That’s what I learned from in the past couple chances that I’ve had; that I just sped up in those places and rushed things. And I was doing that today, and I rushed a couple shots. The second shot on 13, gosh, I wish I had that back. I wasn’t ready to hit that shot and I hit it [anyway], and luckily I got out of there with bogey.
But I just slowed down. You get quick and you get ahead of yourself, you’ve just got to slow down and realize it’s another golf shot. You’ll get to the finish line. You don’t have to force your way.
One of the lessons you learn over the years on the PGA Tour is the power of optimism:
I learned a ton on Tour. This tour, it can grind on you when you’re not playing well. You’ve got to just look at the glass half‑full, not half‑empty, and be optimistic. I was just able to grind it out.
And you also have to be prepared for things to work out even when there’s not any evidence that they will:
I’ve been working really hard on my swing and my putting. A couple things clicked. You know, I just kind of went with it. Had a good week, and you really can’t put your finger on it sometimes. Sometimes it just happens. And, I don’t know, I wish I could do this every week. It just worked out.
And it doesn’t help that the most prevalent conversation on the Tour and in your head is, “When are you going to win your first tournament?”
I always felt like I knew I belonged out here and I knew I could play out here.
After my 2008‑2009 season, going into 2010, I put way too much pressure on myself to win a tournament and I was too focused on winning tournaments rather than just playing and just let everything fall where it was going to fall.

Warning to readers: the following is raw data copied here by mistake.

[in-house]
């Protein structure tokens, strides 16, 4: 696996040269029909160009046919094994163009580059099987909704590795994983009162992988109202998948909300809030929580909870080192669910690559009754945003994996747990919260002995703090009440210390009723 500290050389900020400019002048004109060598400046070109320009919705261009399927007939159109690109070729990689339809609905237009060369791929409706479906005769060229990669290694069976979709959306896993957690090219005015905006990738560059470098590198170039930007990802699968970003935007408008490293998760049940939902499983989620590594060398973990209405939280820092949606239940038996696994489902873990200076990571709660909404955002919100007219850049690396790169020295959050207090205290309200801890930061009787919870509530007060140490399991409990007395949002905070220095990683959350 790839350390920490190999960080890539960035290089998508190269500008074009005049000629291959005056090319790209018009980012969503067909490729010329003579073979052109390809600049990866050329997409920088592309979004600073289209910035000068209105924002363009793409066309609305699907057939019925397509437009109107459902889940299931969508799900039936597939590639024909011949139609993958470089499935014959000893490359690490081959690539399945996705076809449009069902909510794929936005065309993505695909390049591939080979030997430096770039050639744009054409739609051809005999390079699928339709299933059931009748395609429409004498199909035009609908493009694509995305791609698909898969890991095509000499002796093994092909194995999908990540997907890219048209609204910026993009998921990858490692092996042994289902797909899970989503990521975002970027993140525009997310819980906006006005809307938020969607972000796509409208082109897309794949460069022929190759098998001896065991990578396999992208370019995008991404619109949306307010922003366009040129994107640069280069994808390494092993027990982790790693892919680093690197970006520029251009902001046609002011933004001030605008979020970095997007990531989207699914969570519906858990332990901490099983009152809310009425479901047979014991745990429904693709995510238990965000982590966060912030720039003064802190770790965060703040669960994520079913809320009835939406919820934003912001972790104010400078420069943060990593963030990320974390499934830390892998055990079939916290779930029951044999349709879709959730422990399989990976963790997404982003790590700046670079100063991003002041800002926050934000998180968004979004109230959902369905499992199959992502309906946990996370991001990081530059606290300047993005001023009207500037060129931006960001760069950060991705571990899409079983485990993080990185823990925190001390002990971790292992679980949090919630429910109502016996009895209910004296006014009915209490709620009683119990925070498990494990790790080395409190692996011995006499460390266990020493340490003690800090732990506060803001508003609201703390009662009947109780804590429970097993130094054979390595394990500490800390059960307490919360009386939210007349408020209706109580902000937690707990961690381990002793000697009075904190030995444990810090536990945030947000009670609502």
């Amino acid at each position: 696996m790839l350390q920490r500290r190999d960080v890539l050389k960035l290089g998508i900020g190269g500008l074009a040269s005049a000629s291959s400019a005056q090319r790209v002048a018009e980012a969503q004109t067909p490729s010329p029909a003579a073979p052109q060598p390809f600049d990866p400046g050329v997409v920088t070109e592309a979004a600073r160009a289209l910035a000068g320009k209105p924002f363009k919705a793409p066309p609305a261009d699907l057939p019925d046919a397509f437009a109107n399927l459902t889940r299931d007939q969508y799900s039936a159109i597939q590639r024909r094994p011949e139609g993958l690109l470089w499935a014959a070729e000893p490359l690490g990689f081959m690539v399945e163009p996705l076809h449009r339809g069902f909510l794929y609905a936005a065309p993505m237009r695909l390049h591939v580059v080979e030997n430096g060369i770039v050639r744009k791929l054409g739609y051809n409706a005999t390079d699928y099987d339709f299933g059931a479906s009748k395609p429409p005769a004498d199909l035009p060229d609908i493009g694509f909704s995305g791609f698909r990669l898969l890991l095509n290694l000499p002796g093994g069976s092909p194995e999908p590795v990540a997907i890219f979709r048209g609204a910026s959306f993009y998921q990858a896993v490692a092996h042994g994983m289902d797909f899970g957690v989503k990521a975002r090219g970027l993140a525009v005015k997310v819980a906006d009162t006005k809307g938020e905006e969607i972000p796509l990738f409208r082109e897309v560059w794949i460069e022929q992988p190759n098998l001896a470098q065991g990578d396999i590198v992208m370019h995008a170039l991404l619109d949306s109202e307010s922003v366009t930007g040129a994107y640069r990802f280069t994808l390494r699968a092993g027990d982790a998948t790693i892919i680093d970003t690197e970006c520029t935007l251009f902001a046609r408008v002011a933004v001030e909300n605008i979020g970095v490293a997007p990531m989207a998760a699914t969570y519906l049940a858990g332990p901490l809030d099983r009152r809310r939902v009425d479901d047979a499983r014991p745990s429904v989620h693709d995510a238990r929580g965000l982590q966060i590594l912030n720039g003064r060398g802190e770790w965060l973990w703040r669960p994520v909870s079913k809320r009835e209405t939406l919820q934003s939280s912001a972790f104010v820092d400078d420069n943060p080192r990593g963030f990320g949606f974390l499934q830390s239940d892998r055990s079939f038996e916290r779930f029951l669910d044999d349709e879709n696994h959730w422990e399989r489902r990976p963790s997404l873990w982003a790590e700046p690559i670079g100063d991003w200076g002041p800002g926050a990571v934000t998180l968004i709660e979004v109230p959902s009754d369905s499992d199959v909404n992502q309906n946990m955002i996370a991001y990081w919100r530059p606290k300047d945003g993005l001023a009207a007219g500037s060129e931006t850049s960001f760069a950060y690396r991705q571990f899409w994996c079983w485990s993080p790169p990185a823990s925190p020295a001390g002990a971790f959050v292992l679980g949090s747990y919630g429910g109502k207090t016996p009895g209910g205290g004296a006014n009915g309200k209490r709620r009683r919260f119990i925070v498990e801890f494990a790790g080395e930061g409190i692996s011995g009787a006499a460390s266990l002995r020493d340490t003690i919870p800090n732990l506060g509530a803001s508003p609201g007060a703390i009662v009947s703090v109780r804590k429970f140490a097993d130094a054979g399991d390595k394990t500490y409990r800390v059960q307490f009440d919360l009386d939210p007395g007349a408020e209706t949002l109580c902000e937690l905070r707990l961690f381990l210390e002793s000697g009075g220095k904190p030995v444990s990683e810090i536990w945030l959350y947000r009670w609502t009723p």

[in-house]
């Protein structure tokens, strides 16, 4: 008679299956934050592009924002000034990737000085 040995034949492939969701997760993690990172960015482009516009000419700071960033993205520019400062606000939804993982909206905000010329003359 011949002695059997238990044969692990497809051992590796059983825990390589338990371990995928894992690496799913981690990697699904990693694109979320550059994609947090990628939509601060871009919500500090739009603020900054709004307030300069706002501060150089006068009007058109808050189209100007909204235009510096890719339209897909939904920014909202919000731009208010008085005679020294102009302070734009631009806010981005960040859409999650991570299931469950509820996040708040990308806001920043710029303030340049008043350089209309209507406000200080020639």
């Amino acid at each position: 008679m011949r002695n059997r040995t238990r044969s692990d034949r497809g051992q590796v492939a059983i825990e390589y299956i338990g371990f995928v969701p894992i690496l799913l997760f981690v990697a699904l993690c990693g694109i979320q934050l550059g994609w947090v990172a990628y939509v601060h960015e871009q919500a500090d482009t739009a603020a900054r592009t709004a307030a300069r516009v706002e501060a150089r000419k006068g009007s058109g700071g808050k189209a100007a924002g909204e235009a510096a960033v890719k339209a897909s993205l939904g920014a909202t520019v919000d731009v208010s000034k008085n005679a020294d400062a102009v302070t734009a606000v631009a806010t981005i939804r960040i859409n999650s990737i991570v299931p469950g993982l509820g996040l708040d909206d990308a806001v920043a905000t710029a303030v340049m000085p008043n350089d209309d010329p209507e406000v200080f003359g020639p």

You can’t force it. You obviously want to win, but I think it just happens. You play well and you add them up at the end and sometimes you win and sometimes you don’t. I try to just kind of take the pressure off myself and play.
And how about the power of imagining your future?
I always envisioned myself playing the Tour. Playing in college and seeing those guys, I knew I was good enough to play. I think it took me a while to develop confidence to where I could envision myself winning.
Yeah, you dream. You know, you think about — when you’re alone sometimes, you think about different scenarios of winning tournaments. Yeah, I think that helps you to kind of envision things like that.
And then the best, the very best payoff is that you get to discover that dreams really do come true. And when you add it all up, it can be a little overwhelming:
Yeah, just putting everything together, how everything came together this week with family and friends, people shouting UCLA, people shouting Long Beach; to do it close to home, I live an hour away. I live 45 minutes away. I went to school across the freeway at UCLA. I’ve been to this tournament more than any other tournament growing up, and this is my first win. It’s just the laundry list goes on and on, and yeah, it’s cool.
And you get to cry. And everybody gets to cry a little in their hearts with you. And it humanizes us all a little more.